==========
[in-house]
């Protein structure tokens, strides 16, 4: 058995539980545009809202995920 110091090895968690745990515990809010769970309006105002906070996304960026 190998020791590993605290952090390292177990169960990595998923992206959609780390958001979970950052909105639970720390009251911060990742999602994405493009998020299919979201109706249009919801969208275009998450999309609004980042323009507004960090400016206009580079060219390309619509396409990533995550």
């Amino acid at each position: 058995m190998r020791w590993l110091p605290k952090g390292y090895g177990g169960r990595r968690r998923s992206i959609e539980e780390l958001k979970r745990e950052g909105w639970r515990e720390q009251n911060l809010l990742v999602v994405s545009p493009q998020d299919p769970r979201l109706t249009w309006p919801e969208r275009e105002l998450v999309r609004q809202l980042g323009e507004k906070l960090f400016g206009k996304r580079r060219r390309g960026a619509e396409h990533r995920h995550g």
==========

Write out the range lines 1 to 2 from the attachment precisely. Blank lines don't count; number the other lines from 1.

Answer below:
[in-house]
């Protein structure tokens, strides 16, 4: 058995539980545009809202995920 110091090895968690745990515990809010769970309006105002906070996304960026 190998020791590993605290952090390292177990169960990595998923992206959609780390958001979970950052909105639970720390009251911060990742999602994405493009998020299919979201109706249009919801969208275009998450999309609004980042323009507004960090400016206009580079060219390309619509396409990533995550």